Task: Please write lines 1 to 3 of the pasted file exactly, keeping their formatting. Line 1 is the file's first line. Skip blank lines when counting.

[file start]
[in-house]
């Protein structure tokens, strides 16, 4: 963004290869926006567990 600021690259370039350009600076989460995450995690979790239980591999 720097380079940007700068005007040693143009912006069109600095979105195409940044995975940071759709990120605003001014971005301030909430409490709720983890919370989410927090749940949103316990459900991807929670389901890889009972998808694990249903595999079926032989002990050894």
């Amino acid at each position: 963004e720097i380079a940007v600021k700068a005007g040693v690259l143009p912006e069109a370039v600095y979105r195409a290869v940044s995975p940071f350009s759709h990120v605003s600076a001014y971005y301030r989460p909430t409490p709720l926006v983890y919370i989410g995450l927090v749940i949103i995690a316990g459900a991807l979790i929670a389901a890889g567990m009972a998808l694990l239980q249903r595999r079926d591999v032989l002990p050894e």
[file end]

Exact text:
[in-house]
């Protein structure tokens, strides 16, 4: 963004290869926006567990 600021690259370039350009600076989460995450995690979790239980591999 720097380079940007700068005007040693143009912006069109600095979105195409940044995975940071759709990120605003001014971005301030909430409490709720983890919370989410927090749940949103316990459900991807929670389901890889009972998808694990249903595999079926032989002990050894």
């Amino acid at each position: 963004e720097i380079a940007v600021k700068a005007g040693v690259l143009p912006e069109a370039v600095y979105r195409a290869v940044s995975p940071f350009s759709h990120v605003s600076a001014y971005y301030r989460p909430t409490p709720l926006v983890y919370i989410g995450l927090v749940i949103i995690a316990g459900a991807l979790i929670a389901a890889g567990m009972a998808l694990l239980q249903r595999r079926d591999v032989l002990p050894e």